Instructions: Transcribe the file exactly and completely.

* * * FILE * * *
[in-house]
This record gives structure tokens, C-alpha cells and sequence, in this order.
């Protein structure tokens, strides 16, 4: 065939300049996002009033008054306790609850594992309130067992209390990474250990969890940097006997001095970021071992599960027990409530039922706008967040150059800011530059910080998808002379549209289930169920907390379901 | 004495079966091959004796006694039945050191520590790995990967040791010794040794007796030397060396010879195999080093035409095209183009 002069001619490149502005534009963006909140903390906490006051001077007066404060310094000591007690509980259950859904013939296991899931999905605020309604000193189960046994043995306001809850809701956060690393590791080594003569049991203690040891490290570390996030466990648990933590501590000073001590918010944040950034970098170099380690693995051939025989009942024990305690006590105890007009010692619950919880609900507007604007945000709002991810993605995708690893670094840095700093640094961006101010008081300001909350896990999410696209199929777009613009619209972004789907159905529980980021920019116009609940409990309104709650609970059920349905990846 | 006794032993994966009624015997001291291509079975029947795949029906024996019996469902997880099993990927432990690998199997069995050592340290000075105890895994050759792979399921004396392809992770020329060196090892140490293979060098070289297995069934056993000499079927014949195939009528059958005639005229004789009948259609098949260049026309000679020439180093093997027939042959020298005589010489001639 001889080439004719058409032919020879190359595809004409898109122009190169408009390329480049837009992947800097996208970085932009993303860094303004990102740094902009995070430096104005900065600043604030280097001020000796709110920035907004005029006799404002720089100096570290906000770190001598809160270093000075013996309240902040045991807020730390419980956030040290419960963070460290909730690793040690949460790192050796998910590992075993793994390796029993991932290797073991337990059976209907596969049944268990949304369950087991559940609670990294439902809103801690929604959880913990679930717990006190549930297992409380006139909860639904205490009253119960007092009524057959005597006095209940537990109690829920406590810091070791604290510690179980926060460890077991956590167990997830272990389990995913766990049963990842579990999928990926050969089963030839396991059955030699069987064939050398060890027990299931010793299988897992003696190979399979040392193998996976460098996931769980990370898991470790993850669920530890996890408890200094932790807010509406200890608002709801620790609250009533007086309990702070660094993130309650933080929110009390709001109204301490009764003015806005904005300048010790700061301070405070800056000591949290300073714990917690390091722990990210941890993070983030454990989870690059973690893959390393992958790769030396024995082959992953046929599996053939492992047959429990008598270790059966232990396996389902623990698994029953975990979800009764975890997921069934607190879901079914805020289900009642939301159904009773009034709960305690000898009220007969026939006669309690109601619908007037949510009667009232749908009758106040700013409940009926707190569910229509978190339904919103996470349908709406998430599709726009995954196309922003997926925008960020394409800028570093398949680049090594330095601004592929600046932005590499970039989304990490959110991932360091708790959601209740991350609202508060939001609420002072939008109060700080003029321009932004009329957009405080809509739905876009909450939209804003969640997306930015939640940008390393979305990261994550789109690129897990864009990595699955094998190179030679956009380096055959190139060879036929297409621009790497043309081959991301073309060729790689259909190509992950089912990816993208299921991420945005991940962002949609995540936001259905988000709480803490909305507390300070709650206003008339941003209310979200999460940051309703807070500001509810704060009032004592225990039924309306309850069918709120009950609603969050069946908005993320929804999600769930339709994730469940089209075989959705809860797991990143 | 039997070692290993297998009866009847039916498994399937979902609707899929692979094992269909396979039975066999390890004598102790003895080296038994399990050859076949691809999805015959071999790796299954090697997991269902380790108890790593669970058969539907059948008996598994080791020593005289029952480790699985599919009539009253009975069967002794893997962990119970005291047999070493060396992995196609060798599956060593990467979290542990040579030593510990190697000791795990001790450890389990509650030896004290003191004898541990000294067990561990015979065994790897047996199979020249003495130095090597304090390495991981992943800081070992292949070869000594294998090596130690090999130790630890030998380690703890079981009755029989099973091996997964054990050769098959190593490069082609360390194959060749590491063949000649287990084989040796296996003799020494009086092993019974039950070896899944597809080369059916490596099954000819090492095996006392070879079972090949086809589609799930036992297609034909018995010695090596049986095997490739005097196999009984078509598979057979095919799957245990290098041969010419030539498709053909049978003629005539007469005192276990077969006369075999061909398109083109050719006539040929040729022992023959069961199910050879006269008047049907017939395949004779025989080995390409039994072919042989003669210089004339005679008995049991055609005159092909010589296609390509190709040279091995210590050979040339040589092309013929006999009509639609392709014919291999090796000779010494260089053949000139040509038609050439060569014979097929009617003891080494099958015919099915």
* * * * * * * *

[in-house]
This record gives structure tokens, C-alpha cells and sequence, in this order.
């Protein structure tokens, strides 16, 4: 065939300049996002009033008054306790609850594992309130067992209390990474250990969890940097006997001095970021071992599960027990409530039922706008967040150059800011530059910080998808002379549209289930169920907390379901 | 004495079966091959004796006694039945050191520590790995990967040791010794040794007796030397060396010879195999080093035409095209183009 002069001619490149502005534009963006909140903390906490006051001077007066404060310094000591007690509980259950859904013939296991899931999905605020309604000193189960046994043995306001809850809701956060690393590791080594003569049991203690040891490290570390996030466990648990933590501590000073001590918010944040950034970098170099380690693995051939025989009942024990305690006590105890007009010692619950919880609900507007604007945000709002991810993605995708690893670094840095700093640094961006101010008081300001909350896990999410696209199929777009613009619209972004789907159905529980980021920019116009609940409990309104709650609970059920349905990846 | 006794032993994966009624015997001291291509079975029947795949029906024996019996469902997880099993990927432990690998199997069995050592340290000075105890895994050759792979399921004396392809992770020329060196090892140490293979060098070289297995069934056993000499079927014949195939009528059958005639005229004789009948259609098949260049026309000679020439180093093997027939042959020298005589010489001639 001889080439004719058409032919020879190359595809004409898109122009190169408009390329480049837009992947800097996208970085932009993303860094303004990102740094902009995070430096104005900065600043604030280097001020000796709110920035907004005029006799404002720089100096570290906000770190001598809160270093000075013996309240902040045991807020730390419980956030040290419960963070460290909730690793040690949460790192050796998910590992075993793994390796029993991932290797073991337990059976209907596969049944268990949304369950087991559940609670990294439902809103801690929604959880913990679930717990006190549930297992409380006139909860639904205490009253119960007092009524057959005597006095209940537990109690829920406590810091070791604290510690179980926060460890077991956590167990997830272990389990995913766990049963990842579990999928990926050969089963030839396991059955030699069987064939050398060890027990299931010793299988897992003696190979399979040392193998996976460098996931769980990370898991470790993850669920530890996890408890200094932790807010509406200890608002709801620790609250009533007086309990702070660094993130309650933080929110009390709001109204301490009764003015806005904005300048010790700061301070405070800056000591949290300073714990917690390091722990990210941890993070983030454990989870690059973690893959390393992958790769030396024995082959992953046929599996053939492992047959429990008598270790059966232990396996389902623990698994029953975990979800009764975890997921069934607190879901079914805020289900009642939301159904009773009034709960305690000898009220007969026939006669309690109601619908007037949510009667009232749908009758106040700013409940009926707190569910229509978190339904919103996470349908709406998430599709726009995954196309922003997926925008960020394409800028570093398949680049090594330095601004592929600046932005590499970039989304990490959110991932360091708790959601209740991350609202508060939001609420002072939008109060700080003029321009932004009329957009405080809509739905876009909450939209804003969640997306930015939640940008390393979305990261994550789109690129897990864009990595699955094998190179030679956009380096055959190139060879036929297409621009790497043309081959991301073309060729790689259909190509992950089912990816993208299921991420945005991940962002949609995540936001259905988000709480803490909305507390300070709650206003008339941003209310979200999460940051309703807070500001509810704060009032004592225990039924309306309850069918709120009950609603969050069946908005993320929804999600769930339709994730469940089209075989959705809860797991990143 | 039997070692290993297998009866009847039916498994399937979902609707899929692979094992269909396979039975066999390890004598102790003895080296038994399990050859076949691809999805015959071999790796299954090697997991269902380790108890790593669970058969539907059948008996598994080791020593005289029952480790699985599919009539009253009975069967002794893997962990119970005291047999070493060396992995196609060798599956060593990467979290542990040579030593510990190697000791795990001790450890389990509650030896004290003191004898541990000294067990561990015979065994790897047996199979020249003495130095090597304090390495991981992943800081070992292949070869000594294998090596130690090999130790630890030998380690703890079981009755029989099973091996997964054990050769098959190593490069082609360390194959060749590491063949000649287990084989040796296996003799020494009086092993019974039950070896899944597809080369059916490596099954000819090492095996006392070879079972090949086809589609799930036992297609034909018995010695090596049986095997490739005097196999009984078509598979057979095919799957245990290098041969010419030539498709053909049978003629005539007469005192276990077969006369075999061909398109083109050719006539040929040729022992023959069961199910050879006269008047049907017939395949004779025989080995390409039994072919042989003669210089004339005679008995049991055609005159092909010589296609390509190709040279091995210590050979040339040589092309013929006999009509639609392709014919291999090796000779010494260089053949000139040509038609050439060569014979097929009617003891080494099958015919099915």